The Study of Mathematically Precocious Youth (SMPY) is one of the more colorfully named scientific studies. Now on its 45th year, it tracked the careers and accomplishments of up to 5,000 individuals, starting from when they were children or teenagers. As detailed by Nature, it would go on to transform the way gifted children are both identified and nurtured by the US education system.
More than anything other longitudinal study, it arguably is the best source in the world for understanding how to “make” children grow up with some impressive intellectual heft. It has produced hundreds of academic studies, and in particular, it appears to know how to spot talent ripe for development in the science, technology, engineering and mathematics (STEM) fields.
Unsurprisingly, many of those in SMPY – which is coordinated by Vanderbilt University – have gone on to become high-profile scientists. So what’s the secret to turning your kids into potential geniuses?
Well, it appears that, contrary to many other studies, SMPY’s data seems to suggest that a lot of it is born and bred in youth, and that inherent intelligence beats repeated practice when it comes to becoming an expert in something. In fact, early cognitive ability has a greater effect on achievement than either continued practice or other factors like the family’s socio-economic status.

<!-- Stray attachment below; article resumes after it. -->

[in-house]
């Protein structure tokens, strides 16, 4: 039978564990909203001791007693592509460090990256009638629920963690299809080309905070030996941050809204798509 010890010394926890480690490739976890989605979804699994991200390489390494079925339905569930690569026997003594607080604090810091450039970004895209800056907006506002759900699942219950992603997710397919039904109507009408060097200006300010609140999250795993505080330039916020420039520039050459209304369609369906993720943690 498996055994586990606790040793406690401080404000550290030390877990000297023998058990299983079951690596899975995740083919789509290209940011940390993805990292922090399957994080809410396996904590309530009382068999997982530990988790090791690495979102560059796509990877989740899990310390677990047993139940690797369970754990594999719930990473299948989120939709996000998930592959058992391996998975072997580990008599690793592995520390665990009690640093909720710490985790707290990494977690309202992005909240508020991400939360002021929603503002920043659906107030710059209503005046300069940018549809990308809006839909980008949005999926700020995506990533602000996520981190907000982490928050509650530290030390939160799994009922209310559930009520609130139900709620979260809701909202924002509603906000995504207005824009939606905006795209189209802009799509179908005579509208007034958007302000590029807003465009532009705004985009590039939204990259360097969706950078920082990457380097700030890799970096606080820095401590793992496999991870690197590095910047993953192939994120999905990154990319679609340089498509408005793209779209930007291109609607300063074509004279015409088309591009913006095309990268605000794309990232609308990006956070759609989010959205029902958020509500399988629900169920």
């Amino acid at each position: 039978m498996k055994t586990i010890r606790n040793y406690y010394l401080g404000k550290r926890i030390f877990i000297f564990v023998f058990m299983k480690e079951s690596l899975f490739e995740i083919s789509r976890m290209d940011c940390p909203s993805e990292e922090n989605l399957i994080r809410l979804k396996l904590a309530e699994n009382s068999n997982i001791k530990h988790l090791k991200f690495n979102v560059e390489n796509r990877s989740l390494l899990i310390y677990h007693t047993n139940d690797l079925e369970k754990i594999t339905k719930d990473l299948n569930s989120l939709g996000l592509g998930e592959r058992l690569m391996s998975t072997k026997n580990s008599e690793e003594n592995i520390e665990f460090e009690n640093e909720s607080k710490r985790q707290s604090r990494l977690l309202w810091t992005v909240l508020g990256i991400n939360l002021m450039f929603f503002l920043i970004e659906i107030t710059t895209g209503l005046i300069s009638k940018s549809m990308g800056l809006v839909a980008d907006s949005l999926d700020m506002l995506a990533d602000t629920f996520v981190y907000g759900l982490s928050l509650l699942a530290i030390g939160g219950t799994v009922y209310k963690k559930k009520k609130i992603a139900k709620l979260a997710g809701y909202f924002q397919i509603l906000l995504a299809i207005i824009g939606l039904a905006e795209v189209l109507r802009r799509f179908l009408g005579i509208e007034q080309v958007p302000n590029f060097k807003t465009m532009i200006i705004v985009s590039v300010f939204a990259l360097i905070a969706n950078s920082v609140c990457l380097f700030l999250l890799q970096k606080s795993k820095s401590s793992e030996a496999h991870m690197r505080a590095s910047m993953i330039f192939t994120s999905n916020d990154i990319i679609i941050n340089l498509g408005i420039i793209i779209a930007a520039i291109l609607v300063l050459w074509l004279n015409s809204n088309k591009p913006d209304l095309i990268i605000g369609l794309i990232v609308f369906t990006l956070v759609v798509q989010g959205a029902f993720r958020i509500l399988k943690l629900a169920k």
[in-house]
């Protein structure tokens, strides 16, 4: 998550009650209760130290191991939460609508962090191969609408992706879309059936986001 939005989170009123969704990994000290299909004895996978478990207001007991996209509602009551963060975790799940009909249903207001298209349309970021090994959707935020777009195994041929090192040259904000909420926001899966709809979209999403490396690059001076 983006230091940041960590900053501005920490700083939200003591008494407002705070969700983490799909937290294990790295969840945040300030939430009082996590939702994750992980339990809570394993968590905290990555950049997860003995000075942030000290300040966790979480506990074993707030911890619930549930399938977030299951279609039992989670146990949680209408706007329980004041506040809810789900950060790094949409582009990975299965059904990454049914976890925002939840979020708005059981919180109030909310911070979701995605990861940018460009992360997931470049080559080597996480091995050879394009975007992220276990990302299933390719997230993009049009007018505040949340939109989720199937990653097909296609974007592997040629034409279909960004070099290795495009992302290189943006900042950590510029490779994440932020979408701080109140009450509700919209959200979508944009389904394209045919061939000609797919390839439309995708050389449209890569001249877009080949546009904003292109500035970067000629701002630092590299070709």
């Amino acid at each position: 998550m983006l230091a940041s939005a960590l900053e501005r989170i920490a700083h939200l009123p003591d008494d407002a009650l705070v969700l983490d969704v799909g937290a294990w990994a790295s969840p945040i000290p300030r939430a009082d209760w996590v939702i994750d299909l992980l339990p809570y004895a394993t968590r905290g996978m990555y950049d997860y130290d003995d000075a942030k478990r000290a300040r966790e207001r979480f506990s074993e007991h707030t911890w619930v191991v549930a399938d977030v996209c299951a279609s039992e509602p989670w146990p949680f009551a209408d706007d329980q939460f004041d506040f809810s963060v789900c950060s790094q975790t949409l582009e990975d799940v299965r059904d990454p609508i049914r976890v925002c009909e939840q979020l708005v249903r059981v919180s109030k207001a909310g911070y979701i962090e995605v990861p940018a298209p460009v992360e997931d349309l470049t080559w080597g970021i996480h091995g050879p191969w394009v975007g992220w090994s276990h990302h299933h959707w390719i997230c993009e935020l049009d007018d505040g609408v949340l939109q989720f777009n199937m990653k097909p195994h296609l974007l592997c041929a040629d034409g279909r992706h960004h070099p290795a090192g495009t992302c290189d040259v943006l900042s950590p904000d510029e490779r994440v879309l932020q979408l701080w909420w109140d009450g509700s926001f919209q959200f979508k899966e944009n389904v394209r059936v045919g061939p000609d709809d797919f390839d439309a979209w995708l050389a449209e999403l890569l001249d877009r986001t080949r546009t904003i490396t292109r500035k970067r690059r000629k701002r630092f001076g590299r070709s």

This finding also runs against the grain of most Western educational ethoses, which prioritize improving the abilities of children who struggle in this regard rather than those who have potential to reach great heights. Essentially, SMPY finds that if you’re smart, and you are identified as such and nurtured, you will make it.
As such, standardized testing was a common method used by the initiative to find intellectually potent kids. Along with the partnered program at Johns Hopkins University’s (JHU) Center for Talented Youth, the program tended to admit those who scored in the top 1 percent in their university entrance exams.
Alumni included Mark Zuckerberg, Lady Gaga, and Google co-founder Sergey Brin, along with pioneering mathematicians Terence Tao and Lenhard Ng. “Whether we like it or not, these people really do control our society,” says Jonathan Wai, a psychologist at the Duke University Talent Identification Program in Durham, North Carolina, and a collaborator with JHU, told Nature.
Standardized testing is used to find those with high potential. bibiphoto/Shutterstock